By their Christmas decorations shall ye know them?
Italy may be collapsing, but -- so far as I have seen in the last week -- it doesn't actually look as if it is collapsing quite as much as the UK does. I am sure that there must be areas of Italy where every other shop on the High St is a charity shop (if not boarded up). But that's not obviously true of the centre of Rome, nor of the very non-touristy area where I am staying (the Viale Marconi) -- nor, for that matter, of the rather grim Ponte di Nona suburb, where I have been today (no shortage of thriving strip-malls there as we discovered).
It feels as if Italy as a country may be bankrupt, but that a lot of Italians are doing very nicely thank you.
And the whole place seems more covered with neon Christmas decorations than I have ever seen it before. And there seem to be more poinsettias than you can even find in New York (where on earth does this poinsettia custom come from?).
Some are reasonably tasteful, like -- I suppose -- the angels on the way up to the Campidoglio (at te top of this post), or the vast tree outside the Colosseum (a gift from Norway?). Others are either frankly horrible (like the neon crib, including camel, in the Piazza Venezia), or merely vulgar (like the Mercedes-sponsored lights near the Spanish Steps).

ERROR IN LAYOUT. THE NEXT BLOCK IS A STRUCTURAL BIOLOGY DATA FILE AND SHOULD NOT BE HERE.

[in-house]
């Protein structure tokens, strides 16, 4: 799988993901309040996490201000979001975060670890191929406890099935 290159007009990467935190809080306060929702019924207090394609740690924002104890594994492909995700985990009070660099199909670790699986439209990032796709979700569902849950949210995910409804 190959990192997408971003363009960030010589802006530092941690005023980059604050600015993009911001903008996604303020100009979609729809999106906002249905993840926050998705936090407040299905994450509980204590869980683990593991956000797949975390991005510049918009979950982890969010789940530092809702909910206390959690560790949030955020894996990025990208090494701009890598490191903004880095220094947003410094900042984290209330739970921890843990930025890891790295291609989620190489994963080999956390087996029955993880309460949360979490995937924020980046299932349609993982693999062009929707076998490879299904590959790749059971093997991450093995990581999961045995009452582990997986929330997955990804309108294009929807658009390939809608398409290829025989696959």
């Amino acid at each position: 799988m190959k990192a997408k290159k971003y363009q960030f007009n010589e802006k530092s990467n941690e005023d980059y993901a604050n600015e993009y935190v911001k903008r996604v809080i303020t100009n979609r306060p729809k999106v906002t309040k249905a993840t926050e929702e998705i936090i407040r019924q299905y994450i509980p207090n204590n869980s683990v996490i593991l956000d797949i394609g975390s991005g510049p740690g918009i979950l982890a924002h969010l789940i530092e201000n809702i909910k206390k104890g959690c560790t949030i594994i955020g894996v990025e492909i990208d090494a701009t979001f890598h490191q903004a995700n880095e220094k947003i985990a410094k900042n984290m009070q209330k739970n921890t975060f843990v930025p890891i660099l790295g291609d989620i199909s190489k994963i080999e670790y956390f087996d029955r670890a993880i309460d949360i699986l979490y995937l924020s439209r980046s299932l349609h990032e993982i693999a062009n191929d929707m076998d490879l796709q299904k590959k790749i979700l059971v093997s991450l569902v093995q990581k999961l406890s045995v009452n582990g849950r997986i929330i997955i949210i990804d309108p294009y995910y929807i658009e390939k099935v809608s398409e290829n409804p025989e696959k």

You only occasionally get a glimpse of the much more traditional Christmas kitsch, like the crib balancing on a heater at the back entrance to the Terme Museum, where we were filming yesterday.
I guess someome must already have done a PhD on the globalization of Christmas and its decorations. But I realise that I haven't really got much of a clue where it all comes from, after Prince Albert brought us the tree and the Christmas card.
So where did Italy get the tree from? From Germany by a different route? Or did it have them already? And when did every provincial town in Britain start stringing the neon kitsch across its streets to celebrate the holiday? And when did they start simply leaving the damn things up most of the year -- and just switching them on from sometime im November. And when did people in the UK start putting shiny bambis in their gardens, or climbing Santas up their drainpipes (havent seen any of those here).
I'm sure I don't remember any of that in the 1960s... and, compared with the time-expired municipal brand, I think I might even prefer something new, seasonal and sponsored by Mercedes Benz.